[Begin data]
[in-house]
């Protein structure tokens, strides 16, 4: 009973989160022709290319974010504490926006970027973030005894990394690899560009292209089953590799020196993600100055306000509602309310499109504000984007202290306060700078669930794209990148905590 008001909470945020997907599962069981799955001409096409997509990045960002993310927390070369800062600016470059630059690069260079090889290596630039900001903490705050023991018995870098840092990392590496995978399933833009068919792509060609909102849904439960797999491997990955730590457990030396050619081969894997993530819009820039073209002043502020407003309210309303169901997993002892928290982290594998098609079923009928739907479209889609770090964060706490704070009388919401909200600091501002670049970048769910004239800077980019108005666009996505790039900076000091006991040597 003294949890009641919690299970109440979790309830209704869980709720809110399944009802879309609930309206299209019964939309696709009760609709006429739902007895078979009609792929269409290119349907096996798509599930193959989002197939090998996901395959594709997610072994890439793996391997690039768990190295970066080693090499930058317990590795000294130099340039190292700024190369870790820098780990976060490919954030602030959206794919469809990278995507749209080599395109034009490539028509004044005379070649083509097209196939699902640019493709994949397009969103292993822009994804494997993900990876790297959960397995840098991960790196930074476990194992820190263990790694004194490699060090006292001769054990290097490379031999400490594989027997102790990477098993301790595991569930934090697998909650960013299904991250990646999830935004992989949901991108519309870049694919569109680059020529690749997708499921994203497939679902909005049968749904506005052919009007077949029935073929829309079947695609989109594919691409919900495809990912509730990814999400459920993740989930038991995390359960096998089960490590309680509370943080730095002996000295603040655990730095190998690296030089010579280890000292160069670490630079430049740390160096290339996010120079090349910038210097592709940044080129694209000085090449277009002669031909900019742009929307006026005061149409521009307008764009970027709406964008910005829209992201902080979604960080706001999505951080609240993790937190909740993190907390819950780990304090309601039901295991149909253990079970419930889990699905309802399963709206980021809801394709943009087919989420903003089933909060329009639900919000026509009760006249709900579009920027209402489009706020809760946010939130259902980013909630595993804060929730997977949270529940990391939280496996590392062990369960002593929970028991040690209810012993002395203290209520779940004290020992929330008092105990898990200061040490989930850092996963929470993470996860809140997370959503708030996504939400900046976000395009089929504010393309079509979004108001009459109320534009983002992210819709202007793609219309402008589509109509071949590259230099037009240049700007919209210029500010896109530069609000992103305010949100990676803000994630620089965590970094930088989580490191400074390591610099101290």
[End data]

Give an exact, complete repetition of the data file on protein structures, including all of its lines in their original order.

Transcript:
[in-house]
């Protein structure tokens, strides 16, 4: 009973989160022709290319974010504490926006970027973030005894990394690899560009292209089953590799020196993600100055306000509602309310499109504000984007202290306060700078669930794209990148905590 008001909470945020997907599962069981799955001409096409997509990045960002993310927390070369800062600016470059630059690069260079090889290596630039900001903490705050023991018995870098840092990392590496995978399933833009068919792509060609909102849904439960797999491997990955730590457990030396050619081969894997993530819009820039073209002043502020407003309210309303169901997993002892928290982290594998098609079923009928739907479209889609770090964060706490704070009388919401909200600091501002670049970048769910004239800077980019108005666009996505790039900076000091006991040597 003294949890009641919690299970109440979790309830209704869980709720809110399944009802879309609930309206299209019964939309696709009760609709006429739902007895078979009609792929269409290119349907096996798509599930193959989002197939090998996901395959594709997610072994890439793996391997690039768990190295970066080693090499930058317990590795000294130099340039190292700024190369870790820098780990976060490919954030602030959206794919469809990278995507749209080599395109034009490539028509004044005379070649083509097209196939699902640019493709994949397009969103292993822009994804494997993900990876790297959960397995840098991960790196930074476990194992820190263990790694004194490699060090006292001769054990290097490379031999400490594989027997102790990477098993301790595991569930934090697998909650960013299904991250990646999830935004992989949901991108519309870049694919569109680059020529690749997708499921994203497939679902909005049968749904506005052919009007077949029935073929829309079947695609989109594919691409919900495809990912509730990814999400459920993740989930038991995390359960096998089960490590309680509370943080730095002996000295603040655990730095190998690296030089010579280890000292160069670490630079430049740390160096290339996010120079090349910038210097592709940044080129694209000085090449277009002669031909900019742009929307006026005061149409521009307008764009970027709406964008910005829209992201902080979604960080706001999505951080609240993790937190909740993190907390819950780990304090309601039901295991149909253990079970419930889990699905309802399963709206980021809801394709943009087919989420903003089933909060329009639900919000026509009760006249709900579009920027209402489009706020809760946010939130259902980013909630595993804060929730997977949270529940990391939280496996590392062990369960002593929970028991040690209810012993002395203290209520779940004290020992929330008092105990898990200061040490989930850092996963929470993470996860809140997370959503708030996504939400900046976000395009089929504010393309079509979004108001009459109320534009983002992210819709202007793609219309402008589509109509071949590259230099037009240049700007919209210029500010896109530069609000992103305010949100990676803000994630620089965590970094930088989580490191400074390591610099101290």